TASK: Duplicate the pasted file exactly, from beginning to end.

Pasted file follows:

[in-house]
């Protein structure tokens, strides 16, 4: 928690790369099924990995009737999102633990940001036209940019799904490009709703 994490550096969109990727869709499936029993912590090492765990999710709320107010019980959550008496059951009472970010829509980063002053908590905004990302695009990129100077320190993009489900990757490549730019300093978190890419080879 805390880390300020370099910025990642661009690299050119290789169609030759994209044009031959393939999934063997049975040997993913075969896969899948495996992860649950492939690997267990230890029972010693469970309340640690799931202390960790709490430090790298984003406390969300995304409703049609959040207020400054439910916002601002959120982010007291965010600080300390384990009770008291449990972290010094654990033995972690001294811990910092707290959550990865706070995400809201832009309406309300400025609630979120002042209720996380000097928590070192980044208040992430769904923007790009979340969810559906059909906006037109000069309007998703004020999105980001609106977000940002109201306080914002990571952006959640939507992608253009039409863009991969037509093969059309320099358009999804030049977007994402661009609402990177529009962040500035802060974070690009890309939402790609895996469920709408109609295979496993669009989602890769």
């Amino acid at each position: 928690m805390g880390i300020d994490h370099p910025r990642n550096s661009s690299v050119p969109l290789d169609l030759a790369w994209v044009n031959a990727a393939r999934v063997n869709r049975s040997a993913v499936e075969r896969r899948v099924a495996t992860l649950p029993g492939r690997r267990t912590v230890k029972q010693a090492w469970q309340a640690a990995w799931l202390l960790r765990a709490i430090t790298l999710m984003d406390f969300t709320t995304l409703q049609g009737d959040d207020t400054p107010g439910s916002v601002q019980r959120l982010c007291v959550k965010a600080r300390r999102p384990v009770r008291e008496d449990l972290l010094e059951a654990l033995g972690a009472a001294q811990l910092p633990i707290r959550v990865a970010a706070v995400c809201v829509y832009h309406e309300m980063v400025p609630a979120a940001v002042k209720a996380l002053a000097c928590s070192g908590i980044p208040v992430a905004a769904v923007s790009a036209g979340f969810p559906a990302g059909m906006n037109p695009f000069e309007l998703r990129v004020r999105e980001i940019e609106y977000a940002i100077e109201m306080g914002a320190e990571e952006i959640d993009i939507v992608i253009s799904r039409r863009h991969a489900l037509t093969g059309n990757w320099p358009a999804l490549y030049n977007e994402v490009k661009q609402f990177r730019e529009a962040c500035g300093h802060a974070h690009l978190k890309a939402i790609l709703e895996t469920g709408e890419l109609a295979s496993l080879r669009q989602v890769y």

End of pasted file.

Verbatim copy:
[in-house]
């Protein structure tokens, strides 16, 4: 928690790369099924990995009737999102633990940001036209940019799904490009709703 994490550096969109990727869709499936029993912590090492765990999710709320107010019980959550008496059951009472970010829509980063002053908590905004990302695009990129100077320190993009489900990757490549730019300093978190890419080879 805390880390300020370099910025990642661009690299050119290789169609030759994209044009031959393939999934063997049975040997993913075969896969899948495996992860649950492939690997267990230890029972010693469970309340640690799931202390960790709490430090790298984003406390969300995304409703049609959040207020400054439910916002601002959120982010007291965010600080300390384990009770008291449990972290010094654990033995972690001294811990910092707290959550990865706070995400809201832009309406309300400025609630979120002042209720996380000097928590070192980044208040992430769904923007790009979340969810559906059909906006037109000069309007998703004020999105980001609106977000940002109201306080914002990571952006959640939507992608253009039409863009991969037509093969059309320099358009999804030049977007994402661009609402990177529009962040500035802060974070690009890309939402790609895996469920709408109609295979496993669009989602890769």
């Amino acid at each position: 928690m805390g880390i300020d994490h370099p910025r990642n550096s661009s690299v050119p969109l290789d169609l030759a790369w994209v044009n031959a990727a393939r999934v063997n869709r049975s040997a993913v499936e075969r896969r899948v099924a495996t992860l649950p029993g492939r690997r267990t912590v230890k029972q010693a090492w469970q309340a640690a990995w799931l202390l960790r765990a709490i430090t790298l999710m984003d406390f969300t709320t995304l409703q049609g009737d959040d207020t400054p107010g439910s916002v601002q019980r959120l982010c007291v959550k965010a600080r300390r999102p384990v009770r008291e008496d449990l972290l010094e059951a654990l033995g972690a009472a001294q811990l910092p633990i707290r959550v990865a970010a706070v995400c809201v829509y832009h309406e309300m980063v400025p609630a979120a940001v002042k209720a996380l002053a000097c928590s070192g908590i980044p208040v992430a905004a769904v923007s790009a036209g979340f969810p559906a990302g059909m906006n037109p695009f000069e309007l998703r990129v004020r999105e980001i940019e609106y977000a940002i100077e109201m306080g914002a320190e990571e952006i959640d993009i939507v992608i253009s799904r039409r863009h991969a489900l037509t093969g059309n990757w320099p358009a999804l490549y030049n977007e994402v490009k661009q609402f990177r730019e529009a962040c500035g300093h802060a974070h690009l978190k890309a939402i790609l709703e895996t469920g709408e890419l109609a295979s496993l080879r669009q989602v890769y």